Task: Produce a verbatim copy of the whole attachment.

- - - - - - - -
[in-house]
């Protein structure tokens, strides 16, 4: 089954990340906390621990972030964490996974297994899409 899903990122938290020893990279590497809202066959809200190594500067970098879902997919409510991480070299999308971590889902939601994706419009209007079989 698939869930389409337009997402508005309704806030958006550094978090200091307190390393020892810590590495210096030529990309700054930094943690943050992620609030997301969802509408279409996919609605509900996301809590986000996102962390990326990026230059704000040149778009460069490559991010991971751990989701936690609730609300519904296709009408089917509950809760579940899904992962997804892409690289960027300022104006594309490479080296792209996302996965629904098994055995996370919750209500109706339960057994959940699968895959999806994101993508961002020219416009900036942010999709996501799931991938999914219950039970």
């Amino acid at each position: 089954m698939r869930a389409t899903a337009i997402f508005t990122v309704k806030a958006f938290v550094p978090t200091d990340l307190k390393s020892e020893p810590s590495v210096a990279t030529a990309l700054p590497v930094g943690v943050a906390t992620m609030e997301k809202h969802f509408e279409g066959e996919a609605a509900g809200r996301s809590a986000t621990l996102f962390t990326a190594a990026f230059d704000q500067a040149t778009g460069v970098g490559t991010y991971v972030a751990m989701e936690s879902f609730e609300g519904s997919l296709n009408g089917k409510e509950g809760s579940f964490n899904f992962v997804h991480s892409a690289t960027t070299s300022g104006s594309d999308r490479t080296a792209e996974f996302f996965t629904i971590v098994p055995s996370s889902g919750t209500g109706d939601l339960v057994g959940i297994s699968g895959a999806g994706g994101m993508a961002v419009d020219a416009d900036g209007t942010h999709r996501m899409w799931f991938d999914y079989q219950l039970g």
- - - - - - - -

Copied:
[in-house]
């Protein structure tokens, strides 16, 4: 089954990340906390621990972030964490996974297994899409 899903990122938290020893990279590497809202066959809200190594500067970098879902997919409510991480070299999308971590889902939601994706419009209007079989 698939869930389409337009997402508005309704806030958006550094978090200091307190390393020892810590590495210096030529990309700054930094943690943050992620609030997301969802509408279409996919609605509900996301809590986000996102962390990326990026230059704000040149778009460069490559991010991971751990989701936690609730609300519904296709009408089917509950809760579940899904992962997804892409690289960027300022104006594309490479080296792209996302996965629904098994055995996370919750209500109706339960057994959940699968895959999806994101993508961002020219416009900036942010999709996501799931991938999914219950039970």
């Amino acid at each position: 089954m698939r869930a389409t899903a337009i997402f508005t990122v309704k806030a958006f938290v550094p978090t200091d990340l307190k390393s020892e020893p810590s590495v210096a990279t030529a990309l700054p590497v930094g943690v943050a906390t992620m609030e997301k809202h969802f509408e279409g066959e996919a609605a509900g809200r996301s809590a986000t621990l996102f962390t990326a190594a990026f230059d704000q500067a040149t778009g460069v970098g490559t991010y991971v972030a751990m989701e936690s879902f609730e609300g519904s997919l296709n009408g089917k409510e509950g809760s579940f964490n899904f992962v997804h991480s892409a690289t960027t070299s300022g104006s594309d999308r490479t080296a792209e996974f996302f996965t629904i971590v098994p055995s996370s889902g919750t209500g109706d939601l339960v057994g959940i297994s699968g895959a999806g994706g994101m993508a961002v419009d020219a416009d900036g209007t942010h999709r996501m899409w799931f991938d999914y079989q219950l039970g």